Jul 31, 2022

Book Review: Hyperfocus by Chris Bailey

 July has been a good month for me from a reading point of view. Wrapping it up with an insightful book on attention and focus. 

Picking a book to read is always about what I want to improve or learn more about right now. As I started to reprioritize my focus and consciously manage the distractions from my life, it was an obvious choice to pick up this book from my home library.

The first section on "Hyperfocus" mode was easy to relate to and I was glad that I've already been applying many of the principles - taming my distractions, picking up tasks that require hyperfocus, and being mindful of my attention space.

When there is a 2*2 matrix, I know I'm gonna love the chapter🙂 The author talks about the different types of tasks we do in our daily lives based on their productive and attractive nature of them. The whole topic of attentional space and how we should manage this limited resource was fabulous. He then talks about the 4-step process to get into the hyperfocus mode. Lots of valuable insights are provided on setting the right intentions, managing our distractions, and strategies to increase our attentional space. Meditation and mindfulness are the top recommended ways that improve our focus and reduce mind wandering.

The most precious takeaway for me was covered in the latter half - "Scatterfocus" mode - the opposite of hyperfocus and its crucial role in creativity. The chapters on Scatterfocus were super insightful and helped me understand the areas I need to work on. I practice a thought dump meditation using pen and paper (which I had written about earlier). Turns out this activity is one of the styles of scatterfocus.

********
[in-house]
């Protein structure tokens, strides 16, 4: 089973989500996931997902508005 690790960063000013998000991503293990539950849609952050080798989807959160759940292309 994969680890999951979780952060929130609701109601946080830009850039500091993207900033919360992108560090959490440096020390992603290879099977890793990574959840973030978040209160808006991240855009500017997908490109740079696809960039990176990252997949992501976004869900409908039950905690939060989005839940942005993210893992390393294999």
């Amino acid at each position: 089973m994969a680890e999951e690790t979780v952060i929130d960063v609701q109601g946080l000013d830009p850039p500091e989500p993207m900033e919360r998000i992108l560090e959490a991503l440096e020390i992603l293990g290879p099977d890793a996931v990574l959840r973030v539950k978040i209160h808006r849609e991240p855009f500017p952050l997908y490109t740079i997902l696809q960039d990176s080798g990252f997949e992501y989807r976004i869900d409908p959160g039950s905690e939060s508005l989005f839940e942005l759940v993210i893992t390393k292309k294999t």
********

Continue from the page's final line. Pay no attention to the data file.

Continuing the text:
Doing nothing, doing habitual activities that don't require a lot of attention, going for a nature walk, and just being with our thoughts are some of the activities when our brain goes into scatterfocus mode.

After spending intense efforts in hyperfocus mode, we usually switch over to distractions that are stimulating. Instead, if we intentionally get into scatterfocus mode, disparate ideas start to converge, new insights emerge and dots connect more easily.

A few favorite passages:
"Intention is the bouncer of your attentional space - it lets in the productive objects of attention and keeps the distractions out."
"When our brain is even slightly resisting a task, it hunts for more attractive things it could do instead."
"The smaller the object of attention, the more your mind will wander, but the more you'll expand the size of your attentional space as you focus on it."
"Focus becomes effortless when you're working on a task that's intrinsically motivating."

Highly recommend this book if this topic is of interest to you.

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